Oreste Tristani (European Central Bank): Monetary policy and long-term interest rates
Co-author: Gianni Amisano
A few recent articles have argued that calibrated DSGE models, provided they are solved nonlinearly, can match well key empirical features of long-term interest rates. This paper studies the implications of these
ndings for the transmission of monetary
policy, based on a model estimated on US macro and yields data over the 1966-2008 period. Regime shifts in the conditional variance of productivity shocks are an important model ingredient. Switches between "normal" and "high" levels of volatility are found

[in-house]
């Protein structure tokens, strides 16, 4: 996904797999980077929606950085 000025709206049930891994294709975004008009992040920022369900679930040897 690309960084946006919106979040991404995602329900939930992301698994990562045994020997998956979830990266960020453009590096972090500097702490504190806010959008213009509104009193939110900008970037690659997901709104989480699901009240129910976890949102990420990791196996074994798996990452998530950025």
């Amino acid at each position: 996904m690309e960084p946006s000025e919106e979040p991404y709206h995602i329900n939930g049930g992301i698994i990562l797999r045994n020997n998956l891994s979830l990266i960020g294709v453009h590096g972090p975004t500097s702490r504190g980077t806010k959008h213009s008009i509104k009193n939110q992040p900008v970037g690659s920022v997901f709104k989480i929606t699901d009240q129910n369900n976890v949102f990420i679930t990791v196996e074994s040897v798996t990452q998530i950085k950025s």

to be countercyclical and to play an important role in driving cyclical uctuations. At the onset of recessions, volatility tends to increase to high levels: this "uncertainty shock" leads both to a persistent increase in precautionary saving, which drives down consumption, ination and thus current and expected interest rates, and to an increase in risk premia. During the recovery, these dynamics are reversed: volatility returns to normal, low levels, consumption and ination increase, interest rates are expected to go up persistently, while risk premia become lower. Model-implied 10-year ination expectations are broadly in line with those based on survey data over the 1980s and 1990s, but less rmly anchored in the 2000s.
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